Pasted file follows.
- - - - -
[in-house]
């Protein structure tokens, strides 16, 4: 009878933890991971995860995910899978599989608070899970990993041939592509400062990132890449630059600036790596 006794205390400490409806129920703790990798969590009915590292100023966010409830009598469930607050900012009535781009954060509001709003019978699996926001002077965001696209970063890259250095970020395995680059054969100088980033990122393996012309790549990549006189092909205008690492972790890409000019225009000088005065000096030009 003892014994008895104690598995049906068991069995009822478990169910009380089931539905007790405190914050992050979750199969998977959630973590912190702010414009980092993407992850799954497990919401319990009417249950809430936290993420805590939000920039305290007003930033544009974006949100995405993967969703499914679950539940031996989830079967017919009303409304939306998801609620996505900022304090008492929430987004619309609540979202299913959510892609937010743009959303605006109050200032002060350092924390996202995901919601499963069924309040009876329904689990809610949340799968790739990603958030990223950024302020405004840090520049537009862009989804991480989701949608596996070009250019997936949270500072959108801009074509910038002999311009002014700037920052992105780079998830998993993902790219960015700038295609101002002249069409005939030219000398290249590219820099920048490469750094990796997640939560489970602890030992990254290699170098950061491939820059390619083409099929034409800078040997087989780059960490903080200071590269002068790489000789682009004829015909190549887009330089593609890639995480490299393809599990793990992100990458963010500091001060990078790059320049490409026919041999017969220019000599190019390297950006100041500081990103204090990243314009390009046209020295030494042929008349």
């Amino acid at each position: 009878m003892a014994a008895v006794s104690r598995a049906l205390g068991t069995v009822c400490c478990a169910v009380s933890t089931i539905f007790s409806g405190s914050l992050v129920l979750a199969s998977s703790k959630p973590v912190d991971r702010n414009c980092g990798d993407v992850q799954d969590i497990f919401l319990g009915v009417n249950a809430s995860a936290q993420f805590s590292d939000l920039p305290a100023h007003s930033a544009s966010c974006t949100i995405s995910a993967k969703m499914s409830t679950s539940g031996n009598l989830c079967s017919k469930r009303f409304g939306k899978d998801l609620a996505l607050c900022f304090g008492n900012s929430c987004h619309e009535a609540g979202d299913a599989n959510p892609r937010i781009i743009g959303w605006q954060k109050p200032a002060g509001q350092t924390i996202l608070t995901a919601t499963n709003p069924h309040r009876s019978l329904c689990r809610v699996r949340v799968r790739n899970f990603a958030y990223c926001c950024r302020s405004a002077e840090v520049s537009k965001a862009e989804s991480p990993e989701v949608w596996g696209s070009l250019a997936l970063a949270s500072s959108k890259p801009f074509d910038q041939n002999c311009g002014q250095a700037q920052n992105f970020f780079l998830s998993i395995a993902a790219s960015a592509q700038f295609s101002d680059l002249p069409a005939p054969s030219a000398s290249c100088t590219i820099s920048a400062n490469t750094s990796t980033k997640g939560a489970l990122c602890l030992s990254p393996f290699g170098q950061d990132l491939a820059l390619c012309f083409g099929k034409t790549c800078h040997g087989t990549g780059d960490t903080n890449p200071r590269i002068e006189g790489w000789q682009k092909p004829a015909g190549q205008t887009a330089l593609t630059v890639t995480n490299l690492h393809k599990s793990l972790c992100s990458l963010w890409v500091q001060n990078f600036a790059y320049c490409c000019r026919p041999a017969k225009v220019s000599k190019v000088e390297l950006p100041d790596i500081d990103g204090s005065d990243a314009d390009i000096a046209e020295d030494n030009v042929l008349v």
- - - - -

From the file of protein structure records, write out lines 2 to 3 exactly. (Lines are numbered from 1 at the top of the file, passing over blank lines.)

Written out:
């Protein structure tokens, strides 16, 4: 009878933890991971995860995910899978599989608070899970990993041939592509400062990132890449630059600036790596 006794205390400490409806129920703790990798969590009915590292100023966010409830009598469930607050900012009535781009954060509001709003019978699996926001002077965001696209970063890259250095970020395995680059054969100088980033990122393996012309790549990549006189092909205008690492972790890409000019225009000088005065000096030009 003892014994008895104690598995049906068991069995009822478990169910009380089931539905007790405190914050992050979750199969998977959630973590912190702010414009980092993407992850799954497990919401319990009417249950809430936290993420805590939000920039305290007003930033544009974006949100995405993967969703499914679950539940031996989830079967017919009303409304939306998801609620996505900022304090008492929430987004619309609540979202299913959510892609937010743009959303605006109050200032002060350092924390996202995901919601499963069924309040009876329904689990809610949340799968790739990603958030990223950024302020405004840090520049537009862009989804991480989701949608596996070009250019997936949270500072959108801009074509910038002999311009002014700037920052992105780079998830998993993902790219960015700038295609101002002249069409005939030219000398290249590219820099920048490469750094990796997640939560489970602890030992990254290699170098950061491939820059390619083409099929034409800078040997087989780059960490903080200071590269002068790489000789682009004829015909190549887009330089593609890639995480490299393809599990793990992100990458963010500091001060990078790059320049490409026919041999017969220019000599190019390297950006100041500081990103204090990243314009390009046209020295030494042929008349």
């Amino acid at each position: 009878m003892a014994a008895v006794s104690r598995a049906l205390g068991t069995v009822c400490c478990a169910v009380s933890t089931i539905f007790s409806g405190s914050l992050v129920l979750a199969s998977s703790k959630p973590v912190d991971r702010n414009c980092g990798d993407v992850q799954d969590i497990f919401l319990g009915v009417n249950a809430s995860a936290q993420f805590s590292d939000l920039p305290a100023h007003s930033a544009s966010c974006t949100i995405s995910a993967k969703m499914s409830t679950s539940g031996n009598l989830c079967s017919k469930r009303f409304g939306k899978d998801l609620a996505l607050c900022f304090g008492n900012s929430c987004h619309e009535a609540g979202d299913a599989n959510p892609r937010i781009i743009g959303w605006q954060k109050p200032a002060g509001q350092t924390i996202l608070t995901a919601t499963n709003p069924h309040r009876s019978l329904c689990r809610v699996r949340v799968r790739n899970f990603a958030y990223c926001c950024r302020s405004a002077e840090v520049s537009k965001a862009e989804s991480p990993e989701v949608w596996g696209s070009l250019a997936l970063a949270s500072s959108k890259p801009f074509d910038q041939n002999c311009g002014q250095a700037q920052n992105f970020f780079l998830s998993i395995a993902a790219s960015a592509q700038f295609s101002d680059l002249p069409a005939p054969s030219a000398s290249c100088t590219i820099s920048a400062n490469t750094s990796t980033k997640g939560a489970l990122c602890l030992s990254p393996f290699g170098q950061d990132l491939a820059l390619c012309f083409g099929k034409t790549c800078h040997g087989t990549g780059d960490t903080n890449p200071r590269i002068e006189g790489w000789q682009k092909p004829a015909g190549q205008t887009a330089l593609t630059v890639t995480n490299l690492h393809k599990s793990l972790c992100s990458l963010w890409v500091q001060n990078f600036a790059y320049c490409c000019r026919p041999a017969k225009v220019s000599k190019v000088e390297l950006p100041d790596i500081d990103g204090s005065d990243a314009d390009i000096a046209e020295d030494n030009v042929l008349v």